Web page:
• The Freshwater Trust will restore habitat for threatened coho salmon, spring and fall Chinook, and winter steelhead in four priority areas of the Upper Sandy River Basin. Partners will restore flow to side channels, reconnect floodplains, and increase habitat complexity with large woody debris. ($362,016)

Continued Efforts

  • American Rivers will remove a diversion dam and restore the river channel in Washington’s Middle Fork Nooksack River, aiding in the recovery of Chinook salmon, steelhead trout, and coho salmon, as well as the Southern Resident killer whale, a NOAA Species in the Spotlight. ($105,799)
  • Rogue Basin Partnership will remove several barriers to fish migration across the Rogue River basin in Oregon, increasing the amount of habitat available for Southern Oregon/Northern California coho salmon, listed as threatened under the Endangered Species Act. ($242,000)
  • The Washington State Department of Fish and Wildlife Estuary and Salmon Restoration Programwill work to restore up to 2,350 acres of estuary habitat and 37 miles of river habitat in the Whidbey Basin of Puget Sound, aiding in the recovery of steelhead and Chinook salmon while balancing agricultural use of the land. ($450,555)
  • The Wild Salmon Center will implement restoration projects in three watersheds on the Oregon coast to promote the recovery of Southern Oregon/Northern California Coast coho salmon and Oregon Coast coho salmon, both listed as threatened under the Endangered Species Act. ($824,234)
  • Trout Unlimited will restore access to more than 15 miles of habitat for migratory fish by removing six barriers in Oregon’s Tillamook and Nestucca watersheds. Restoring natural stream processes and fish migration will benefit Oregon Coast coho salmon, Chinook and chum salmon, steelhead and cutthroat trout, and several lamprey species. ($336,047)
White abalone
Recommended funding will support efforts to increase populations of white abalone in Southern California.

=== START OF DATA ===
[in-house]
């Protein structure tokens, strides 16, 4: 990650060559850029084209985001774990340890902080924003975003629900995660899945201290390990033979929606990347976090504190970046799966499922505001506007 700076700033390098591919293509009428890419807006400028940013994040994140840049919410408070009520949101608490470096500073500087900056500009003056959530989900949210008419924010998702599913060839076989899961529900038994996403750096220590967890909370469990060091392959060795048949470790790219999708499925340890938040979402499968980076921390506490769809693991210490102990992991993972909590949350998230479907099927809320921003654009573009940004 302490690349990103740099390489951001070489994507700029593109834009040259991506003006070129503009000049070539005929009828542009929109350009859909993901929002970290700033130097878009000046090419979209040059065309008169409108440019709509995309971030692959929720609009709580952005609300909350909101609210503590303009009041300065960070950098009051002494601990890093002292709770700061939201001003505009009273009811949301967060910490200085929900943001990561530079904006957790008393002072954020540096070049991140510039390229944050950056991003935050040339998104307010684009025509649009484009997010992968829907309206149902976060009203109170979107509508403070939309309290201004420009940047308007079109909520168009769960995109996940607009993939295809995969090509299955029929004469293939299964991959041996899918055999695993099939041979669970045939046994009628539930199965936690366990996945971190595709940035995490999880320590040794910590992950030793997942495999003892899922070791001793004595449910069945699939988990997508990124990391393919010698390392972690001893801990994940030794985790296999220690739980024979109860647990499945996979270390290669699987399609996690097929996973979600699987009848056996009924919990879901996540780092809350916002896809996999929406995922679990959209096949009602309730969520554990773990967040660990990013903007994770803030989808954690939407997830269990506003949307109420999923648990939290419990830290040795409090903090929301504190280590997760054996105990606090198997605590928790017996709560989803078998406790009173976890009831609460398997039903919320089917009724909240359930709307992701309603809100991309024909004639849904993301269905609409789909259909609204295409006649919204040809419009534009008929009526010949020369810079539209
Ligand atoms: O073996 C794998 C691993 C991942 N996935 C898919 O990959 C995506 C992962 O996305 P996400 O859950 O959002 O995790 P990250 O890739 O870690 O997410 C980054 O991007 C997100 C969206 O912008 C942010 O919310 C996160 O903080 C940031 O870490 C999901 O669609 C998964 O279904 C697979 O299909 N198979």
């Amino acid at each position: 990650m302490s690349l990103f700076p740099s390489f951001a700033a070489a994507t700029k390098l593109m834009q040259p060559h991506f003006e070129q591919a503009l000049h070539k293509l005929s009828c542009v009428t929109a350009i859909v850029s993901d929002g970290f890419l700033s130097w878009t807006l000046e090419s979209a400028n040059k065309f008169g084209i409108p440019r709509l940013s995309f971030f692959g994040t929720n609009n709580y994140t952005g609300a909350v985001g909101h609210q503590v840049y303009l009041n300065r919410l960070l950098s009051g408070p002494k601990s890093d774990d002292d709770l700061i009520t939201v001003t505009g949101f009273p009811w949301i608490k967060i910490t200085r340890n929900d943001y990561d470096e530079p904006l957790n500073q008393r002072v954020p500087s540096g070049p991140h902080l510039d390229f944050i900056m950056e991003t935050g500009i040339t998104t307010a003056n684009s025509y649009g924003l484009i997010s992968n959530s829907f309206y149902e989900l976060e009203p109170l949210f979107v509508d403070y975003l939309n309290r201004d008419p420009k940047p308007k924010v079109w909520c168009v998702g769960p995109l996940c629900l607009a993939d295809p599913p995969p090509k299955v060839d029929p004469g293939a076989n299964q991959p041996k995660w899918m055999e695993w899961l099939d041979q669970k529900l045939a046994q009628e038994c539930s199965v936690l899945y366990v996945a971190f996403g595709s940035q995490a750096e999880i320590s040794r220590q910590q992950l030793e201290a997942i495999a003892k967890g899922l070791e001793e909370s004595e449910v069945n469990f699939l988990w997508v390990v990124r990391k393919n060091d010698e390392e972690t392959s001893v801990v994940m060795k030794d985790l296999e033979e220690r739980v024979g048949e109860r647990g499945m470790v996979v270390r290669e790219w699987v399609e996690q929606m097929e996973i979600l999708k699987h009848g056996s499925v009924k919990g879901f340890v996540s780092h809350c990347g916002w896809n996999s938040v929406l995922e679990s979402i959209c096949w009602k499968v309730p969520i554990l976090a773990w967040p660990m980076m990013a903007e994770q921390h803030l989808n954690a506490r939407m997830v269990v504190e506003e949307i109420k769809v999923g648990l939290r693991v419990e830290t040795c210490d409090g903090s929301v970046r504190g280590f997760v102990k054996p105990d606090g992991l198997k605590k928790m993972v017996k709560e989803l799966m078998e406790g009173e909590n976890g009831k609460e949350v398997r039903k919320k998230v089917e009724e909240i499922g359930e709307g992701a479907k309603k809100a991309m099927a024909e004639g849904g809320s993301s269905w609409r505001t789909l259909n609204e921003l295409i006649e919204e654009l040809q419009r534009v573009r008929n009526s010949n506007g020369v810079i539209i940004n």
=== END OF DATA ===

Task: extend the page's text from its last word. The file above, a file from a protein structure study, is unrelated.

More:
Pacific Southwest – California and Hawaii

New Projects

  • Trout Unlimited will restore priority habitat on former timberlands in Northern California to support Central California Coast coho salmon, a NOAA Species in the Spotlight, as well as Southern Oregon Northern California Coast coho salmon, California Coastal chinook salmon, and Northern California steelhead. Partners expect to complete the design or implementation of 24 projects across the region over a three-year period, with eight starting in the first year. ($441,763)
  • Caltrout will remove decommissioned infrastructure from a defunct wastewater management facility as part of an effort to restore habitat for Southern Oregon Northern California Coast coho salmon, California Coastal chinook salmon, and Northern California steelhead in the Mad River. The project will also restore estuarine and off-channel habitat, two types of habitat that are severely limited in the river. ($490,167)
  • The Santa Monica Bay Restoration Foundation will work to restore rocky reef habitats in Southern California by increasing populations of white abalone, a NOAA Species in the Spotlight. Partners will raise captive juvenile white abalone and then plant them in appropriate habitats off the coast of Los Angeles County. ($112,058)
  • River Partners will remove two human-made obstructions that are currently cutting off a side channel to the Sacramento River and preventing juvenile Sacramento River winter-run Chinook salmon, Central Valley spring-run Chinook salmon, and California Central Valley steelhead from accessing their habitat. ($56,868)